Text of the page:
He continued: “According to a subset of my proposed theory, this tradition of the major private teacher as an omnipotent, infallible force capable of abuse was imported to the USA primarily by these St. Petersburg refugees.... Like the Catholic Church, music schools tended to sweep their dirty little secrets under the rug. Students were never willing to discuss the improper actions of their instructors because of fear of reprisal that could sink their career as a performer.”
William Osborne, a composer who has written extensively about gender bias in the music world, agreed that a power dynamic specific to music – where the instructor has great artistic influence over the student, as well as great ability to shape his or her future career – can contribute to increased instances of abuse. “Music teachers sometimes have a star status in the music world which can put them in a position to exploit students,” he said.
In the College of Charleston report, Graf's student accuser says that he was thinking about attending a different institution for graduate studies. When he told the professor, the student says Graf offered him an assistantship, CD recording and a recital in Graf's native Uruguay if he stayed, as well as the opportunity to finish the artist certificate program in one year instead of two. The student also says Graf had recently revoked several of those promises in an attempt to keep him studying at Charleston for his own personal gain.
Graf said he and the student had a "falling out."
Additionally, Osborne said, opportunities to travel out of town with students to music festivals and other daily one-on-one interactions make for more windows for such exploitation. In Graf's case, his student accuser alleges that one incident of assault occurred during a trip to Paris following a music festival in Italy. Graf only reserved one hotel room with one bed, according to the investigative report.
Leon Botstein, president of Bard College and music director and principal conductor of the American Symphony Orchestra, referred to reports of sexual misconduct in the music world not as a trend, but rather a "historical problem."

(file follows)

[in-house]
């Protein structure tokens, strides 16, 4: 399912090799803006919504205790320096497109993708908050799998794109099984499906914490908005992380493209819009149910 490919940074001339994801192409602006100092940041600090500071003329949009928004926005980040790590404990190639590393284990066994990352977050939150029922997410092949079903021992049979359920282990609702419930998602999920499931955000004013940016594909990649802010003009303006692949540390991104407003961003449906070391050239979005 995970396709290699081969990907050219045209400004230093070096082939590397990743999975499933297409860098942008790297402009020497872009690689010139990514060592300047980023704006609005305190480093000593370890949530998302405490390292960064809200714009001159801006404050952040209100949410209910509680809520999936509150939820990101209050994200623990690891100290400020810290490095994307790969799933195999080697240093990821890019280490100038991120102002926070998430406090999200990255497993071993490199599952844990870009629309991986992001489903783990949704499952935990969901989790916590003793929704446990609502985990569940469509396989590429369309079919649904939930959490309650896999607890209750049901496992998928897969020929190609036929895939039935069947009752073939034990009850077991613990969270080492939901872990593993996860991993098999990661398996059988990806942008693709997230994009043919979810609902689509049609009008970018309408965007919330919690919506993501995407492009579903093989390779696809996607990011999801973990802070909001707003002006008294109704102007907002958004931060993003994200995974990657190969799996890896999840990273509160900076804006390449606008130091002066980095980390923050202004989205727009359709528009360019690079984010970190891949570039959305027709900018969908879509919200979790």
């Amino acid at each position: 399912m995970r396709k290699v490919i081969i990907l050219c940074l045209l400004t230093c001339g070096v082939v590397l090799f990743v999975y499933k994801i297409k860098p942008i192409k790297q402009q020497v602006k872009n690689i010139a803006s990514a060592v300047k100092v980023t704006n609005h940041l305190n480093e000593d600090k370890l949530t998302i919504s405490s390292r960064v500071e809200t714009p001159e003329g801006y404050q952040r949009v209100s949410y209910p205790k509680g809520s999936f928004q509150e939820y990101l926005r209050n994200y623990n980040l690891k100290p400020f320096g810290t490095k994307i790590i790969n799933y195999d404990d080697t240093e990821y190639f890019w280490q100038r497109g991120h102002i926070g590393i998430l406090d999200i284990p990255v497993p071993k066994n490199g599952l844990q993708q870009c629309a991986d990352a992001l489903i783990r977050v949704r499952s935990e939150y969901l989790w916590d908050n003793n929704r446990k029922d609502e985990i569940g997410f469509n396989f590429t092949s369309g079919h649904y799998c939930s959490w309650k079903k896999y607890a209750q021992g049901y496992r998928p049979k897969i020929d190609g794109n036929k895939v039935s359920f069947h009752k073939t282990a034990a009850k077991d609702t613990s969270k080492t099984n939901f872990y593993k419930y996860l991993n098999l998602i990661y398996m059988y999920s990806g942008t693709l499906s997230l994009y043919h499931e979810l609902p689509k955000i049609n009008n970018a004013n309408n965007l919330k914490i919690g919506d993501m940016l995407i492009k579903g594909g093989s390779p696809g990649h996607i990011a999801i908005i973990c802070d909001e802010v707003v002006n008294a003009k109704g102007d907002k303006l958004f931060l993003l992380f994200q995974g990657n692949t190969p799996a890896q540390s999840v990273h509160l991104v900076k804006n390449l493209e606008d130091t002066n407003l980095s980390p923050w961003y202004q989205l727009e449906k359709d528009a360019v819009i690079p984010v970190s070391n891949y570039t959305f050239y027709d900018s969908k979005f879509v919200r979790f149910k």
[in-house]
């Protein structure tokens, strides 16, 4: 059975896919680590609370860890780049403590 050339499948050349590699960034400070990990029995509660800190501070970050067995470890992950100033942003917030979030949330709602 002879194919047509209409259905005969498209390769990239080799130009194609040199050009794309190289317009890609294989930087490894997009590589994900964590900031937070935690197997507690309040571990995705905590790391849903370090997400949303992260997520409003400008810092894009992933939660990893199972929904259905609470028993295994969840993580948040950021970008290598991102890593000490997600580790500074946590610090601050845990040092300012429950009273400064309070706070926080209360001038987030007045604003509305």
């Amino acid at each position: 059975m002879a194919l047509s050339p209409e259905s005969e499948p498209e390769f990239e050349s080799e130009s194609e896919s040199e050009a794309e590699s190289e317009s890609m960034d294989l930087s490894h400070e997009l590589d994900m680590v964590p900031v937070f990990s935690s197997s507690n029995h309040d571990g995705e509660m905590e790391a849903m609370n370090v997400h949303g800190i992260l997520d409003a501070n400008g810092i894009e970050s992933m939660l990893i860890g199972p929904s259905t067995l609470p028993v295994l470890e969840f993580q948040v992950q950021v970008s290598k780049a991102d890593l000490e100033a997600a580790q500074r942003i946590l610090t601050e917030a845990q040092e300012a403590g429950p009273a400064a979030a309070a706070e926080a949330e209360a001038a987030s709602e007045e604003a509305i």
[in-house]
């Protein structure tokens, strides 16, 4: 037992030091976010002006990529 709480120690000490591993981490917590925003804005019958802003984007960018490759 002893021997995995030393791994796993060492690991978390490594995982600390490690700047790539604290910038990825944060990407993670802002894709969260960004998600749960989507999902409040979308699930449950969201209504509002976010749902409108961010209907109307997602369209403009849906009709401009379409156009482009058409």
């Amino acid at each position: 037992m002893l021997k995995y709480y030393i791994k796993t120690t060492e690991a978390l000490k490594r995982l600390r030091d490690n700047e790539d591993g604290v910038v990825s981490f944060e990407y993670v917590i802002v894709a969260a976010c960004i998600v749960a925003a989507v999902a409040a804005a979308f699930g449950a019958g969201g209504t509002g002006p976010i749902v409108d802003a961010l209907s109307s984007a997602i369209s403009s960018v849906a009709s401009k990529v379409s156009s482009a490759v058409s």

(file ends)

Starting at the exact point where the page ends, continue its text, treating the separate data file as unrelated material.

The history of the discipline is full of consensual instructor-teacher relationships, to the point of cliché, he said. And while the overwhelming majority of musicians are ethical people, he said, that precedent -- combined with the fact that musicians frequently must touch their students for instructional purposes -- leaves both pupil and teacher more exposed to potential abuses of the relationship.
Putting Policies in Place
At Curtis today, Bok’s windows remain. Roberto Diaz, president of the Philadelphia-based institution, said in an e-mail it has a “zero tolerance” policy for inappropriate behavior by employees or students, and all allegations of sexual misconduct would meet with “immediate action.” Numerous services, including counseling, are available for students in the event of a formal complaint, he added.
The College of Charleston already has changed its music program policies in light of the Graf case. Students aren’t allowed to practice one-on-one with faculty in rooms with locked doors or blocked windows, McGee said.
With more students coming forward with allegations of misconduct, Botstein said he'd heard of music instructors videotaping lessons to protect themselves. While that's going "too far," he said, he advocated that institutions have clear, objective standards for professor and student conduct. And because the instructor-teacher relationship is more complicated when the student is an adult, he said institutions might consider explicitly training and empowering students to "head off" romantic advances. (Anything more aggressive or violent requires a third-party intervention, he noted.)